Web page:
In Aston Abbotts is a house that’s had two men of note living there, though many years apart.
The first was polar explorer Rear Admiral Sir James Clark Ross. The second was president of Czechoslovakia Edvard Beneš, in exile with his government during World War 2.
The house is The Abbey, so called because the lands it was built on belonged to the abbots of St Albans Abbey until the estate was confiscated by Henry VIII. The Abbey is mostly 18th Century, though it might well have an earlier core, perhaps 15th or 16th Century.
Born in 1800, James Clark Ross’s first polar exploration was in 1818 under his uncle John Ross, who led an unsuccessful voyage in search of a Northwest Passage, a route from the North Atlantic to the North Pacific, around the coast of Canada.
It was the first of his many voyages to the coldest parts of the globe. Between 1819 and 1827 he served under the explorer William Edward Parry on four Artic expeditions, and took particular interest in natural history and magnetism.
While with his uncle’s second Artic voyage in 1831, Ross led a party on to the Boothia Peninsula in the far North of Canada.
It was there he located the Magnetic North Pole and planted the Union Jack on that spot; where the North end of a compass needle wants to point straight down.
But this spot is not fixed; in 1903 the explorer Roald Amundsen found it to be in a slightly different place, and it moves all the time, though slowly; since 1903 it has moved hundreds of miles North.
You’ll find that Ordnance Survey maps state its direction relative to the map grid and true North on the date of publication. They also estimate how much that heading will change every year.
There was a popular rhyme about Ross a few years later, when he was knighted in 1844:
“Sir James Clark Ross, the first whose sole
Stood on the North Magnetic Pole”
This suggests that finding the Magnetic North Pole was his most well known accomplishment, and still in the public mind after 13 years.
At The Abbey
Between 1839 and 1843 Ross, now a captain, led a two ship expedition to Antartica, in pursuit of ”magnetic research and geographical discovery”. The ships were HMS Erebus, and HMS Terror.
Less than six weeks after returning to England from the expedition he married Anne Coulman, his sweetheart, and in 1845 they moved to The Abbey.
There is a lake in the grounds; “The Moat”. Ross named the two islands in the lake Erebus and Terror, after his expedition’s ships. The Moat is by the road but barely visible through the hedge, even in winter.
Anne and Sir James had a contented and happy marriage raising four children, but Anne died of pleural pneumonia in 1857; she was just 40. Sir James was distraught and never recovering from her loss became reclusive and passed away in 1862, aged just 62.
He was buried with his wife in the Aston Abbotts churchyard, and their tomb is on the North side of the church. Their only daughter Anne Barker was also laid to rest there in 1922.
As Nazi Germany’s ambitions grew in the 1930s, they turned their attention to Czechoslovakia. Born in 1884, Edvard Beneš had been president of Czechoslovakia since 1935 and opposed Germany’s 1938 claim to the Sudetenland, regions of his country mainly occupied by German speakers since the Middle Ages.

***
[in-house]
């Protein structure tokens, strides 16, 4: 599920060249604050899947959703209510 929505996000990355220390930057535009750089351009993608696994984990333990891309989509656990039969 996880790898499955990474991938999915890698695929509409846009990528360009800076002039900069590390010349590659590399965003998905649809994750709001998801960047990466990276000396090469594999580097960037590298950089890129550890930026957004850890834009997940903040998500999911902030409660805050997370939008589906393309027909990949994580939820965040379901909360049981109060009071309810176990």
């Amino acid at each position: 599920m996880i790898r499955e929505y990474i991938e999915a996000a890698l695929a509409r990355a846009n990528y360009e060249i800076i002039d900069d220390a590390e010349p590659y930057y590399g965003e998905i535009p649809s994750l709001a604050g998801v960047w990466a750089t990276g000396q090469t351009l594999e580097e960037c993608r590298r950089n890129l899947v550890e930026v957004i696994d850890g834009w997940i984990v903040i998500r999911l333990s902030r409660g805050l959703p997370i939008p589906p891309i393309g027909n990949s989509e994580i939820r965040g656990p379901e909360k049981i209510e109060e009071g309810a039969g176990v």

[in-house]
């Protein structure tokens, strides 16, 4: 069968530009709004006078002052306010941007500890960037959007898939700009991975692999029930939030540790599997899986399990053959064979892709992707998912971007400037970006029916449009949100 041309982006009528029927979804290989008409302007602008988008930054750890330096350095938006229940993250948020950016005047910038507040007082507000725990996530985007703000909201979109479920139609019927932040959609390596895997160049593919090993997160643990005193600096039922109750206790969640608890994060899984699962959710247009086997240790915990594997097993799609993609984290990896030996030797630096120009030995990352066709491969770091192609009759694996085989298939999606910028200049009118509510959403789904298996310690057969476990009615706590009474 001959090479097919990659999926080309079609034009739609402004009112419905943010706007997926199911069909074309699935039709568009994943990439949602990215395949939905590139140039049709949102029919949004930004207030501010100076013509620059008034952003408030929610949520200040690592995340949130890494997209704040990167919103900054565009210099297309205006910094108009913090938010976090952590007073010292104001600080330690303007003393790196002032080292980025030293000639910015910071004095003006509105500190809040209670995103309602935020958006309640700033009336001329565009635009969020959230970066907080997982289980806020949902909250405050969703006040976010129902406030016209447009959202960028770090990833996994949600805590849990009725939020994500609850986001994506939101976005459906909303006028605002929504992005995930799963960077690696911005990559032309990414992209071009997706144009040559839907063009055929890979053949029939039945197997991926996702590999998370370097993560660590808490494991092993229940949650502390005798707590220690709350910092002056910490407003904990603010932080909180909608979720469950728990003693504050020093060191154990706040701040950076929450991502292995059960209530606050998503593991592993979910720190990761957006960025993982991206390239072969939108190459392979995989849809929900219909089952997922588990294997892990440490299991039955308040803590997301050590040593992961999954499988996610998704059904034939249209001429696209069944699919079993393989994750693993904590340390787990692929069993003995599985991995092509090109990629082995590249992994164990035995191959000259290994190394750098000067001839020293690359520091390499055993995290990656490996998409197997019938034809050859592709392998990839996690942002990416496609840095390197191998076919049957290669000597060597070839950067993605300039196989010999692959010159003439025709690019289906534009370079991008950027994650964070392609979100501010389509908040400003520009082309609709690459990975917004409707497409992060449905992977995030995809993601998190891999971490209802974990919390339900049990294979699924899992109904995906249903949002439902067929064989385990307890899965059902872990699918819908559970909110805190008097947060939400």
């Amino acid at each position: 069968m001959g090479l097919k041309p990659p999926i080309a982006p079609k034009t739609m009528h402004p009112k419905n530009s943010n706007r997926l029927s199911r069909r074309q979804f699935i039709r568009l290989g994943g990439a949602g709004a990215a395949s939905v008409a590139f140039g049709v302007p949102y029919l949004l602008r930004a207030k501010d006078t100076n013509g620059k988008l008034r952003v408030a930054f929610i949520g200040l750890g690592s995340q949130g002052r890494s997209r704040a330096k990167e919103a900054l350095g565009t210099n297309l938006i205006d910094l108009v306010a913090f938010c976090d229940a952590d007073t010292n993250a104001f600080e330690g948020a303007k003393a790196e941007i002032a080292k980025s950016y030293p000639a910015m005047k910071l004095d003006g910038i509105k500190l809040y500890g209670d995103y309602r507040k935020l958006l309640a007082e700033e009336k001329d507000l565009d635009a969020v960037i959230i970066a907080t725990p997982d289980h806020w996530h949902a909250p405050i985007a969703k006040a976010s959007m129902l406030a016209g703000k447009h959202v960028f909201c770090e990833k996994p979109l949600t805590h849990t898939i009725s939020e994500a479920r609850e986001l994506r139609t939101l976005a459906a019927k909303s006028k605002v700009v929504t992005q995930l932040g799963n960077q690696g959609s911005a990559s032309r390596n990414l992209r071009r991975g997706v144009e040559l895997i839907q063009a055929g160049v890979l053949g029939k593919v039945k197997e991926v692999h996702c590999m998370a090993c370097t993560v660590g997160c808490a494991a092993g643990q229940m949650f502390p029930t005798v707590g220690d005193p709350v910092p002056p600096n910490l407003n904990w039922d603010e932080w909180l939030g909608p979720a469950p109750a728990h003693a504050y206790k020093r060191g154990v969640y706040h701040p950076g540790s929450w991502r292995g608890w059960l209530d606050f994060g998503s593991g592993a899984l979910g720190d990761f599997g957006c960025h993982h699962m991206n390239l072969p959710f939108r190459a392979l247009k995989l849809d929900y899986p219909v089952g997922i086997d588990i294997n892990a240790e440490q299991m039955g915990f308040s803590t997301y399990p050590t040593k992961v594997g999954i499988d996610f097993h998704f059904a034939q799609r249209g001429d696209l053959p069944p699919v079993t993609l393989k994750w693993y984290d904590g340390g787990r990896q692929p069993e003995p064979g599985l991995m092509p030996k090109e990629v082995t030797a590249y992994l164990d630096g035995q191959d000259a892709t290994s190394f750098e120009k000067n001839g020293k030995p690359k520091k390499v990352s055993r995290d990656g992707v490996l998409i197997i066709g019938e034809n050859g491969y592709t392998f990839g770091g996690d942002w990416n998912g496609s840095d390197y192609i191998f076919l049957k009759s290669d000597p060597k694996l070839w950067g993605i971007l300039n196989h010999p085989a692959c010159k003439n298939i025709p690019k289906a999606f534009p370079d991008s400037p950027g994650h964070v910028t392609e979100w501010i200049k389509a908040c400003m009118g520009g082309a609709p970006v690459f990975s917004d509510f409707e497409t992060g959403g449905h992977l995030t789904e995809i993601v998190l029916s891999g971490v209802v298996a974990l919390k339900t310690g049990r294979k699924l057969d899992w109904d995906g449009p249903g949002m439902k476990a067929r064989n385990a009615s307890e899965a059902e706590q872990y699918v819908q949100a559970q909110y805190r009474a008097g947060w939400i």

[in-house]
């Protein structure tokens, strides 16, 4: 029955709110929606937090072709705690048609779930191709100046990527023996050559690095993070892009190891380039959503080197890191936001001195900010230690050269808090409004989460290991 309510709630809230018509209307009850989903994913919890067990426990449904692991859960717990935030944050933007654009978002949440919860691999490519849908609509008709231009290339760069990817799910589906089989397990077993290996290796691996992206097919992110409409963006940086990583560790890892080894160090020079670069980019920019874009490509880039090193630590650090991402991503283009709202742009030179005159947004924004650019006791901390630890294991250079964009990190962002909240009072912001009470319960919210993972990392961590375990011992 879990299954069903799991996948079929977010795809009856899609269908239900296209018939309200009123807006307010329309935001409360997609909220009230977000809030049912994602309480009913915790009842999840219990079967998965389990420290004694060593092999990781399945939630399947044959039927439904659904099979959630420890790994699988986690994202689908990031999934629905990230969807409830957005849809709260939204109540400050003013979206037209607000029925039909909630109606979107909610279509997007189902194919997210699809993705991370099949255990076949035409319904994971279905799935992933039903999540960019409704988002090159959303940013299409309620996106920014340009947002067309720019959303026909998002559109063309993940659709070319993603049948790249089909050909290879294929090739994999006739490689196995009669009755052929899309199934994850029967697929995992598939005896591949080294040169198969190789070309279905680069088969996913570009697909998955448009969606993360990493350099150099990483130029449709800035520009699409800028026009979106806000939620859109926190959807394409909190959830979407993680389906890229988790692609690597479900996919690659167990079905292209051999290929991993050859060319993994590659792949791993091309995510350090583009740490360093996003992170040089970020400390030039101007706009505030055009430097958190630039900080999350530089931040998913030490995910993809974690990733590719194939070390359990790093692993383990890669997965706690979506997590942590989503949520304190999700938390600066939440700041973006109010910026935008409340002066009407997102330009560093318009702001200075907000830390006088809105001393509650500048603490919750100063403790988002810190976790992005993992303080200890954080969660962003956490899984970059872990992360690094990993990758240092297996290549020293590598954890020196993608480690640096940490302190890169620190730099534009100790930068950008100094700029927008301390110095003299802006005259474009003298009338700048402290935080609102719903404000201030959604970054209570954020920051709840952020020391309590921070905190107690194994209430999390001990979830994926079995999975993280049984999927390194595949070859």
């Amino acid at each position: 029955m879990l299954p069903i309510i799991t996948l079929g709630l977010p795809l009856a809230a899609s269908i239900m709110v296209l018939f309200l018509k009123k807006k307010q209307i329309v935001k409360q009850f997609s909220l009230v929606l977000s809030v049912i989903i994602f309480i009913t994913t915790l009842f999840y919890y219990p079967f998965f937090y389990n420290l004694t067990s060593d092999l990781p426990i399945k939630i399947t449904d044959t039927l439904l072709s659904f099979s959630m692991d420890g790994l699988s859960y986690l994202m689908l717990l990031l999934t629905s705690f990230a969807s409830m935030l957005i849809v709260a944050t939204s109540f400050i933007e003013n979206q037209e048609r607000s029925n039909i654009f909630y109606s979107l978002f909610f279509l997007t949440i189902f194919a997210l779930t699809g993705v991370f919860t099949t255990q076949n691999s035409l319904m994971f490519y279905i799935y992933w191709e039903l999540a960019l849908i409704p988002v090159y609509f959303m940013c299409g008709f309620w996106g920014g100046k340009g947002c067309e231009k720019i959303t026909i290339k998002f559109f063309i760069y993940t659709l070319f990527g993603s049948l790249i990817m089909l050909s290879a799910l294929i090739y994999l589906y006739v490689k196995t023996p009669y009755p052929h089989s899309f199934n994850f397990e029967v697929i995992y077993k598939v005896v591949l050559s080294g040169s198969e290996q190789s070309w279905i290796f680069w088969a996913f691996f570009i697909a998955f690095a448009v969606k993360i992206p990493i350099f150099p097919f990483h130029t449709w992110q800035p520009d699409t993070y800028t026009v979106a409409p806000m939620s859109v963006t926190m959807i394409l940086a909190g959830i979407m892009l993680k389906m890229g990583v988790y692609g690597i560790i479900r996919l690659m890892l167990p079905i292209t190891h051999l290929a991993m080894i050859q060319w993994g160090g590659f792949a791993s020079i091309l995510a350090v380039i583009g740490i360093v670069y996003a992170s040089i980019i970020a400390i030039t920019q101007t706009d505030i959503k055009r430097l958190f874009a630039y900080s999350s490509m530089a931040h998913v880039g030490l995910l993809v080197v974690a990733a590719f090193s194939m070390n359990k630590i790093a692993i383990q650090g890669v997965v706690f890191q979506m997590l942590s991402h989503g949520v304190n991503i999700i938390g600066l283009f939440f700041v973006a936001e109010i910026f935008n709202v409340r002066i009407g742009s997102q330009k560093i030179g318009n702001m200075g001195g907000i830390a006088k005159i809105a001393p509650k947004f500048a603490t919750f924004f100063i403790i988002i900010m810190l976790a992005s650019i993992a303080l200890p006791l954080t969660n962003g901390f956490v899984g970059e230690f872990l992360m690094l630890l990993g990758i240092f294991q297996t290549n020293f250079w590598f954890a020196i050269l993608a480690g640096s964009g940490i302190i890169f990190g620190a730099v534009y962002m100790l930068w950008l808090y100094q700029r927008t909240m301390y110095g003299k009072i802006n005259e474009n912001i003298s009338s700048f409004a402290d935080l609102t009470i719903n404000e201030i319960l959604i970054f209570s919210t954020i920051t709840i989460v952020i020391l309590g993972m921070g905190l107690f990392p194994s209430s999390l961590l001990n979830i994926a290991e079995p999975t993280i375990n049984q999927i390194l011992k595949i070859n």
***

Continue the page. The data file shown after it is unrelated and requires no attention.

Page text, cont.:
President Beneš did all he could to protect his country, but after the Munich Agreement was signed by Germany, France, Italy, and the United Kingdom but without consulting Czechoslovakia, he was forced to resign.
He went into exile in England in October 1938, living first at Putney in London. In late 1940 Beneš moved to The Abbey to avoid the London Blitz, with his wife, nieces and household staff.
His secretary and chief of staff moved into Wingrave manor in the village of Wingrave, two miles away. His military intelligence staff went to Addington Manor, a dozen miles away to the North West, just on the other side of Winslow.
During his stay Czech soldiers were stationed in three Nissen huts by the edge of The Abbey’s grounds, just off Norduck Lane. One Nissen hut is still intact, in the back garden of a house where the leader of the local Home guard then lived.
Jeff, who has owned the house for nearly 25 years, took me into his garden so I could photograph the hut and gave me some extra information (Thank you Jeff).
He told me that the Czech soldiers patrolled the three roads into the village, and he thinks there were 16 men living in each hut. I expect they also guarded The Abbey more closely and controlled access to the grounds. If the president went out, he would be escorted by two to four guards.
The other two huts had gone by the time Jeff moved in, but one concrete base remains; it’s now the floor of a barn.
A stove is in the corner of the remaining hut, used to produce hot water that was piped to each hut. It’s on the outside of the hut (see the photo) and Jeff thinks that’s so that it could be tended to during the night by the men on duty.
The soldiers became part of the village, playing football with the villagers in the winter and cricket in the summer. At least one of the soldiers married a local girl.
When the president returned to Czechoslovakia in 1945 the huts were used by the Red Cross as a repatriation centre for Italian prisoners of war. They were from the tented POW Camp 268, set in the fields alongside Norduck Lane.
After the war Beneš returned to Czechoslovakia and resumed his presidency. He passed away in 1948, aged 64.
He had often seen villagers from Aston Abbotts and Wingrave waiting for buses in all weathers at the Wingrave crossroads. So he donated a brick bus shelter which is still in use today, midway between the two villages.
The villagers fondly remember their Czech visitors, and when Jeff went to the Czech Republic they were very pleased to learn he came from Aston Abbotts.
If you have any comments or questions about this post, please leave a comment below.